A woman is a female human. The term woman is usually reserved for an adult, with the term girl being the usual term for a female child or adolescent. However, the term woman is also sometimes used to identify a female human, regardless of age.
“Woman” may also refer to a person's gender instead of their sex. Women are typically capable of giving birth from puberty until menopause, although some sterile, intersex and/or transgender women cannot. Throughout history women have assumed various social roles. In some cultures, a majority of women have adopted specific appearances, such as those regulated by dress codes.
Women report lower levels of professional satisfaction in academic practice compared with men. Given the increasing pressures of academic practice, efforts to align work-life balance and professional goals could potentially improve faculty satisfaction and retention 1).
The objective of a study was to evaluate whether there are disparities in academic rank and promotion between men and women neurosurgeons.
The profiles of faculty members from 50 academic neurosurgery programs were reviewed to identify years in practice, number of PubMed-indexed publications, Doctor of Philosophy (PhD) attainment, and academic rank. The number of publications at each academic rank was compared between men and women after controlling for years in practice by using a negative binomial regression model. The relationship between gender and each academic rank was also determined after controlling for clustering at the institutional level, years in practice, and number of publications.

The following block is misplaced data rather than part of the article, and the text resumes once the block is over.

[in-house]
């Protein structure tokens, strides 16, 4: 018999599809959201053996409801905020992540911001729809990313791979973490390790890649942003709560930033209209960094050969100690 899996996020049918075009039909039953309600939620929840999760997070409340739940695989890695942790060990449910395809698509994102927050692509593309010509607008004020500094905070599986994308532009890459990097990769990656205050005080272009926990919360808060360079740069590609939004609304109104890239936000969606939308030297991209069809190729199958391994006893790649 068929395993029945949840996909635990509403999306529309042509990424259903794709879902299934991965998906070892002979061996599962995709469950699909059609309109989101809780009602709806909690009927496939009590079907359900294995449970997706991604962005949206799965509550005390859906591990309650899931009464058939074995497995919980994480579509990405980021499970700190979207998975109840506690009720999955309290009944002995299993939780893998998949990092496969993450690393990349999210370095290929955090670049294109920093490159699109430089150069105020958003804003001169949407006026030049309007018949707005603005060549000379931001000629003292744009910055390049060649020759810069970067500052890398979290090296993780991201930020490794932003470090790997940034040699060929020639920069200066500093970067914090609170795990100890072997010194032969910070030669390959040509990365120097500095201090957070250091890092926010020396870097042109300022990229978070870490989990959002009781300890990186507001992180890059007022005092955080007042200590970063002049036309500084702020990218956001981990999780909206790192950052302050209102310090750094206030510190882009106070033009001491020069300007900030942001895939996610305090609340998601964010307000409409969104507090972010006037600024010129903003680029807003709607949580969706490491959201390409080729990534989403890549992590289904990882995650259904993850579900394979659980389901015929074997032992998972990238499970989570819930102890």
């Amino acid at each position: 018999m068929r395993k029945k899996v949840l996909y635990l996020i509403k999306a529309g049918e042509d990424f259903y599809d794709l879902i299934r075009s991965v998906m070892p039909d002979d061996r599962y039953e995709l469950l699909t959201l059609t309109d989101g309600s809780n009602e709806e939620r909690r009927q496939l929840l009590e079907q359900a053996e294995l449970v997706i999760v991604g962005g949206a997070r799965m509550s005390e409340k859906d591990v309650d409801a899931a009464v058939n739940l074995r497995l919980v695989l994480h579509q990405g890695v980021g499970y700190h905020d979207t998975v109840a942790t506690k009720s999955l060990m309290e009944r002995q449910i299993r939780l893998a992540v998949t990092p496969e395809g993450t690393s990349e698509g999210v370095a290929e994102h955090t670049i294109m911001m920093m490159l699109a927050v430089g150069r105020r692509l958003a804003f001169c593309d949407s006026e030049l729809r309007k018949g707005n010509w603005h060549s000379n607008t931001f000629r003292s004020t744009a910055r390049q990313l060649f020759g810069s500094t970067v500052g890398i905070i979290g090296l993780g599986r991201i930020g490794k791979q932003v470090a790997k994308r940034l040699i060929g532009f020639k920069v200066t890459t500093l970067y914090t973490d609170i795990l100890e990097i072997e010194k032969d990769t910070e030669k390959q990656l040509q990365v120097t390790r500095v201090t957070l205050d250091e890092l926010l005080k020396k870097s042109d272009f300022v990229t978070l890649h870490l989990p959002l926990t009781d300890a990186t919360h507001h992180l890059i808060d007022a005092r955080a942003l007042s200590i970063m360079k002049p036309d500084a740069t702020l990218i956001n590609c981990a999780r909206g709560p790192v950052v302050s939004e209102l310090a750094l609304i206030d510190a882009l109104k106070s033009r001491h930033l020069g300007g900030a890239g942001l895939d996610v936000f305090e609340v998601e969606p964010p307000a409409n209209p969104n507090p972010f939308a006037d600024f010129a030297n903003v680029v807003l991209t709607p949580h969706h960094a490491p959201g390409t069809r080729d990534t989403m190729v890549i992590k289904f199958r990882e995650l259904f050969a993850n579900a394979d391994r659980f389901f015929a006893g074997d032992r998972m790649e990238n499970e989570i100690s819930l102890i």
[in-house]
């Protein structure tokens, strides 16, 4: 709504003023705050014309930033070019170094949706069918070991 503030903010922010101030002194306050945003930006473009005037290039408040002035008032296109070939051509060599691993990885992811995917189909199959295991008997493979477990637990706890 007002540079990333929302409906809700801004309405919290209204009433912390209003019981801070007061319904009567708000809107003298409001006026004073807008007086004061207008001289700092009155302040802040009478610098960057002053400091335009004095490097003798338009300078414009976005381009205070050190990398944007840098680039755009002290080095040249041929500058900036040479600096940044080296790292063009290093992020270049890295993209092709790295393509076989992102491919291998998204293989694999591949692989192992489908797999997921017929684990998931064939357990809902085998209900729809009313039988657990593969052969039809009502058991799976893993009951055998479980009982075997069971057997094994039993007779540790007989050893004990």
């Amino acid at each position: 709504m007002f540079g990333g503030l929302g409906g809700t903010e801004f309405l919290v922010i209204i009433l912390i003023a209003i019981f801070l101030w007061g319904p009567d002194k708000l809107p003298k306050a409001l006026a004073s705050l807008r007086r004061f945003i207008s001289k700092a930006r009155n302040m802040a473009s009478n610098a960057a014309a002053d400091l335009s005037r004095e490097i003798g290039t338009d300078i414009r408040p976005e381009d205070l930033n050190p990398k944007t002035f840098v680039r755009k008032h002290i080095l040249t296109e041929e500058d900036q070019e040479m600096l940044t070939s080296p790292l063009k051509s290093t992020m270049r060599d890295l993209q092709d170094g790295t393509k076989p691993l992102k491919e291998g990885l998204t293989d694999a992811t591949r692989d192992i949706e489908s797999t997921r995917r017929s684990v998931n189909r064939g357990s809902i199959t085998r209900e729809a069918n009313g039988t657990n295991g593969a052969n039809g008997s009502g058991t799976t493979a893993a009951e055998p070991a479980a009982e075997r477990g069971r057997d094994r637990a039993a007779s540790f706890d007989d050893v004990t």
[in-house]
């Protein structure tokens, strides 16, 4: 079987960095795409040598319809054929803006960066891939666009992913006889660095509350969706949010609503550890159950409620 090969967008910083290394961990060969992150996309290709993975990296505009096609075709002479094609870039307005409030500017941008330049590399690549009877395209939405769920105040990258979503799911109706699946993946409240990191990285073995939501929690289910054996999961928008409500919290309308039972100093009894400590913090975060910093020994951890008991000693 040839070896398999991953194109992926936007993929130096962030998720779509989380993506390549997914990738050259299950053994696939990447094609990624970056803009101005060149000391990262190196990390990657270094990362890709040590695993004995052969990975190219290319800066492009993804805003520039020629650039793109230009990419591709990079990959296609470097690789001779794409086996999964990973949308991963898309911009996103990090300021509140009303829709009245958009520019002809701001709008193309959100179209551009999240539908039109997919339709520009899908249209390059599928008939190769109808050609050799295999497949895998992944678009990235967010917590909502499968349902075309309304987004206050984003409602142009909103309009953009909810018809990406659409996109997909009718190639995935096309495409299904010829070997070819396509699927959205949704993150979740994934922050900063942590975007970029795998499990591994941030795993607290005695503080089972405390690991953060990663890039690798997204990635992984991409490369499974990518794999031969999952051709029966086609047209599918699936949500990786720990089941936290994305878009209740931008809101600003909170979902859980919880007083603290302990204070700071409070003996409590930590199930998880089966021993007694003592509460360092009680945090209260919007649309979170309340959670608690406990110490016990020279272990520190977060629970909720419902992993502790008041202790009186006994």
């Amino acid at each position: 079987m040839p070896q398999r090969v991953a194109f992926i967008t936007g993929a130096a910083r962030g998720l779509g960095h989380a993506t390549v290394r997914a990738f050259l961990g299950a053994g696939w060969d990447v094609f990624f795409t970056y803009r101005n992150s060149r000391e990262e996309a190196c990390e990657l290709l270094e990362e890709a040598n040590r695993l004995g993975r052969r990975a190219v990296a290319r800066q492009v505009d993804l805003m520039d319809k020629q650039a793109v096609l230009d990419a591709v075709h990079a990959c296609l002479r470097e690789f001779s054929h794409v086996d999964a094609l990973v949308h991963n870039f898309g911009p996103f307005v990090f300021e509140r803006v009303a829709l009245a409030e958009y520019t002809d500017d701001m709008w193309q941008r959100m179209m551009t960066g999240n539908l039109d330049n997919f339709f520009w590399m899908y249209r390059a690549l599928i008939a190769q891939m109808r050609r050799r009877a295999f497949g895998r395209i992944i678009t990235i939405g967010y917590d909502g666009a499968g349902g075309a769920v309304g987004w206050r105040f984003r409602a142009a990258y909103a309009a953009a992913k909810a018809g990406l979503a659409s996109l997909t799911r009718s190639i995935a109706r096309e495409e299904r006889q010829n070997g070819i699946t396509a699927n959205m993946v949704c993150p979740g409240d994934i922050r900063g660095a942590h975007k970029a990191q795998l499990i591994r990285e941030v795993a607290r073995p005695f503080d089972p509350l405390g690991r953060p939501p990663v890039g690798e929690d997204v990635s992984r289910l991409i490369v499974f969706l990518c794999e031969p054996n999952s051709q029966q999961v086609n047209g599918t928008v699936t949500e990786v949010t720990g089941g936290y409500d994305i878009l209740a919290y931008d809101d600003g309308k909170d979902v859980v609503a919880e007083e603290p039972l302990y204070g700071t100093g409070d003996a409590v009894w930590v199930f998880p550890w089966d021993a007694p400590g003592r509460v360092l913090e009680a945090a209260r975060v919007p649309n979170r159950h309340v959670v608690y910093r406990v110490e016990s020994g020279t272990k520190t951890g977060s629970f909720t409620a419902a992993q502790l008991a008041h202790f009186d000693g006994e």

Of 841 faculty members identified, 761 (90%) were men (p = 0.0001). Women represented 12% of the assistant and associate professors but only 4% of the full professors. Men and women did not differ in terms of the percentage holding a PhD, years in practice, or number of publications at any academic rank. After controlling for years in practice and clustering at the facility level, the authors found that men were twice as likely as women to be named full professor (OR 2.2, 95% CI 1.09-4.44, p = 0.03). However, when institution, years in practice, PhD attainment, h-index, and number of publications were considered, men and women were equally likely to attain full professorship (OR 0.9, 95% CI 0.42-1.93).
Data analysis of the top neurosurgery programs suggests that although there are fewer women than men holding positions in academic neurosurgery, faculty rank attainment does not seem to be influenced by gender 2).